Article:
After three straight losing seasons (and not advancing out of the first round of the playoffs in six seasons) the next head coach will face some pressure from a franchise that’s accustomed to winning, but the pieces are there to make it happen. It’s been reported by ESPN’s Adrian Wojnarowski that the organization is looking at assistants from this year’s playoff teams, including Milwaukee’s Darvin Ham, Denver’s Wes Unseld Jr. and Miami’s Dan Craig. Former Nets head coach Kenny Atkinson and Sixers assistant Ime Udoka are two names that have also been discussed for a number of vacant positions this offseason.
By firing Boylen early in the offseason, the Bulls have given themselves enough time to go about the interview and hiring process diligently, meaning that this selection could take some time, presumably into October depending on how the rest of the playoffs work out. Billy Donovan is another name to keep an eye on as this search continues on. Donovan recently parted ways with the Thunder in a move that came as a bit of a surprise as the team was one poorly executed possession away from advancing to the conference semifinals. Donovan led the Thunder to a surprising playoff bid and gave the Rockets all they could handle in the first round series that just wrapped up. Perhaps Donovan won’t want to take on another rebuild type task, but his name is already being linked to the Bulls and both parties could do a lot worse.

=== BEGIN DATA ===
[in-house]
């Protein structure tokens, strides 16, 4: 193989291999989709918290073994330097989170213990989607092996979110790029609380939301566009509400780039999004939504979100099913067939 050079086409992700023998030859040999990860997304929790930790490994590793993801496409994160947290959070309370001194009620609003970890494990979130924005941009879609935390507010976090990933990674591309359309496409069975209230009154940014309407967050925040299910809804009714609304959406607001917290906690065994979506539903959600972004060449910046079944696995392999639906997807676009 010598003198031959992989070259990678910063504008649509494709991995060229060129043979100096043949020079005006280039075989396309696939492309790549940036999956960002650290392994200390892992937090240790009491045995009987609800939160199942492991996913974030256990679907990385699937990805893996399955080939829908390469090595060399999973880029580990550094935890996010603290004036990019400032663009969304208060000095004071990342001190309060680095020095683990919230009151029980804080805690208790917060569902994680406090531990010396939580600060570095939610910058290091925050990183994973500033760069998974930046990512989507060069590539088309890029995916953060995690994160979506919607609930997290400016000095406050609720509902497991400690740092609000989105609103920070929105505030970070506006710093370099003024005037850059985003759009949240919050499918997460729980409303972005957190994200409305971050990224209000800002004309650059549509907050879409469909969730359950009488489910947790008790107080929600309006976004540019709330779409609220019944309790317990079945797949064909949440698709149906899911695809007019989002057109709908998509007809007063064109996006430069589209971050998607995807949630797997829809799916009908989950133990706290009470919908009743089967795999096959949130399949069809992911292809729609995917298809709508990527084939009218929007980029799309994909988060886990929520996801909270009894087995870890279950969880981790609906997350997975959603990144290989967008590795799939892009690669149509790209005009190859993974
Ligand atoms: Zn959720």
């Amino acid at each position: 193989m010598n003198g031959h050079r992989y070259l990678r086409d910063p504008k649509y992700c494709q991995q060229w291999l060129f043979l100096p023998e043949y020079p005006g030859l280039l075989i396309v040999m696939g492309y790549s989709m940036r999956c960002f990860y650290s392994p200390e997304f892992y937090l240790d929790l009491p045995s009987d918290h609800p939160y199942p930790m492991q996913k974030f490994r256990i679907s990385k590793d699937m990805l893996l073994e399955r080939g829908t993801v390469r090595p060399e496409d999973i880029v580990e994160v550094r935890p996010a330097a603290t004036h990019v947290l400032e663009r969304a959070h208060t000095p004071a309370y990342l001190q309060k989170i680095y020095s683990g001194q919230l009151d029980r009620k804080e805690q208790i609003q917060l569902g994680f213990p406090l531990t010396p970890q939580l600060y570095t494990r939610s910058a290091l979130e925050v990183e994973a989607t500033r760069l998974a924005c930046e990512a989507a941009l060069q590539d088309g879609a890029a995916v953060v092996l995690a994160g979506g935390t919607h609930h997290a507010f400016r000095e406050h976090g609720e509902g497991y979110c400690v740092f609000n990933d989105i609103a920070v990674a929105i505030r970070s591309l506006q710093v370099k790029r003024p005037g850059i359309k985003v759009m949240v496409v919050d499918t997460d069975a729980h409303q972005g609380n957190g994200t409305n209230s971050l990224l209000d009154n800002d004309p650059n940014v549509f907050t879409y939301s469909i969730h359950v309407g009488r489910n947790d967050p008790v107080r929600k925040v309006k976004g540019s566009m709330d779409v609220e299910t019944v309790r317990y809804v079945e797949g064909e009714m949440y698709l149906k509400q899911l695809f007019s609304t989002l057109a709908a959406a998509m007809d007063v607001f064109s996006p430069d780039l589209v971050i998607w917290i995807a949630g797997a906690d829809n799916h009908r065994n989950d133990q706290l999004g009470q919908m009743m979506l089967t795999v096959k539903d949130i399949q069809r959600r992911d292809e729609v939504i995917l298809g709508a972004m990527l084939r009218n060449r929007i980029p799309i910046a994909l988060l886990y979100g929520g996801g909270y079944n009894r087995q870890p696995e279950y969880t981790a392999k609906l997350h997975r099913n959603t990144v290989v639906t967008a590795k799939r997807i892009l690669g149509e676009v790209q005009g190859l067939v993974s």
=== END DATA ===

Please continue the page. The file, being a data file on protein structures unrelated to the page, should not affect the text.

Reason for Optimism: Potential. Yes, that’s a pretty vague word to describe a reason for optimism, but there’s a lot to unpack there. Bulls fans should be excited about the potential of this team for a variety of reasons. To cap off this head coach discussion, there are plenty of names on the market that are more exciting than both Jim Boylen and Fred Hoiberg. Many of the assistants that the organization has been linked to are up and comers in the league, and Billy Donovan and Kenny Atkinson are established coaches that I would trust more than what the Bulls have had recently. Turning to the roster, I know that last season wasn’t as advertised, but I expect a bounce back from Markkanen and a step forward from Carter.